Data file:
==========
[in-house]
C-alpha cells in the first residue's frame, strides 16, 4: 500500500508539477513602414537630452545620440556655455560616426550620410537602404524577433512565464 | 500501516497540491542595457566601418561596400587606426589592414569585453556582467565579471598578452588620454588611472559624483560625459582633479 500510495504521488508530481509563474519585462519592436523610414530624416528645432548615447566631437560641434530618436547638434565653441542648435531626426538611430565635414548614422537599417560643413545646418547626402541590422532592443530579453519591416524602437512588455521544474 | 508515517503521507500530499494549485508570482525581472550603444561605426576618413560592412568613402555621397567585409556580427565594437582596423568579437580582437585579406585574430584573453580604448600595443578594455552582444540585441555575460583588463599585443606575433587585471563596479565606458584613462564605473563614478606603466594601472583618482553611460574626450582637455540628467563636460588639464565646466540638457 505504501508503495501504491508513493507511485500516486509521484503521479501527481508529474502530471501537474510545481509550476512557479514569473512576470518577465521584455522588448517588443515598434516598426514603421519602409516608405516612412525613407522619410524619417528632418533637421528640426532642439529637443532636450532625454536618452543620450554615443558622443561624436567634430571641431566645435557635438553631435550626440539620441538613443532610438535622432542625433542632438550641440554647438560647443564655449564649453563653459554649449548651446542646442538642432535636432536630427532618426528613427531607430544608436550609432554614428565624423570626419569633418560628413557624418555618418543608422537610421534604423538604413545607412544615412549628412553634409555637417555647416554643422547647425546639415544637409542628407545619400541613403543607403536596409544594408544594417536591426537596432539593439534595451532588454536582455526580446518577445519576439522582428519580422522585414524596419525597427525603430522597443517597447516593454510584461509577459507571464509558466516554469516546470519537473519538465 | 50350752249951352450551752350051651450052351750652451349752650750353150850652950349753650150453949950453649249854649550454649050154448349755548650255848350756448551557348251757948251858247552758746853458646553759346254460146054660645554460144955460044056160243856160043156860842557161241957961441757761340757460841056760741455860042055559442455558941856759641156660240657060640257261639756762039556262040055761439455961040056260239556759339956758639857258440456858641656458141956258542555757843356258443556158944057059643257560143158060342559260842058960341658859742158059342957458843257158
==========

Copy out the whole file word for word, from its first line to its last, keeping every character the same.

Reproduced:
[in-house]
C-alpha cells in the first residue's frame, strides 16, 4: 500500500508539477513602414537630452545620440556655455560616426550620410537602404524577433512565464 | 500501516497540491542595457566601418561596400587606426589592414569585453556582467565579471598578452588620454588611472559624483560625459582633479 500510495504521488508530481509563474519585462519592436523610414530624416528645432548615447566631437560641434530618436547638434565653441542648435531626426538611430565635414548614422537599417560643413545646418547626402541590422532592443530579453519591416524602437512588455521544474 | 508515517503521507500530499494549485508570482525581472550603444561605426576618413560592412568613402555621397567585409556580427565594437582596423568579437580582437585579406585574430584573453580604448600595443578594455552582444540585441555575460583588463599585443606575433587585471563596479565606458584613462564605473563614478606603466594601472583618482553611460574626450582637455540628467563636460588639464565646466540638457 505504501508503495501504491508513493507511485500516486509521484503521479501527481508529474502530471501537474510545481509550476512557479514569473512576470518577465521584455522588448517588443515598434516598426514603421519602409516608405516612412525613407522619410524619417528632418533637421528640426532642439529637443532636450532625454536618452543620450554615443558622443561624436567634430571641431566645435557635438553631435550626440539620441538613443532610438535622432542625433542632438550641440554647438560647443564655449564649453563653459554649449548651446542646442538642432535636432536630427532618426528613427531607430544608436550609432554614428565624423570626419569633418560628413557624418555618418543608422537610421534604423538604413545607412544615412549628412553634409555637417555647416554643422547647425546639415544637409542628407545619400541613403543607403536596409544594408544594417536591426537596432539593439534595451532588454536582455526580446518577445519576439522582428519580422522585414524596419525597427525603430522597443517597447516593454510584461509577459507571464509558466516554469516546470519537473519538465 | 50350752249951352450551752350051651450052351750652451349752650750353150850652950349753650150453949950453649249854649550454649050154448349755548650255848350756448551557348251757948251858247552758746853458646553759346254460146054660645554460144955460044056160243856160043156860842557161241957961441757761340757460841056760741455860042055559442455558941856759641156660240657060640257261639756762039556262040055761439455961040056260239556759339956758639857258440456858641656458141956258542555757843356258443556158944057059643257560143158060342559260842058960341658859742158059342957458843257158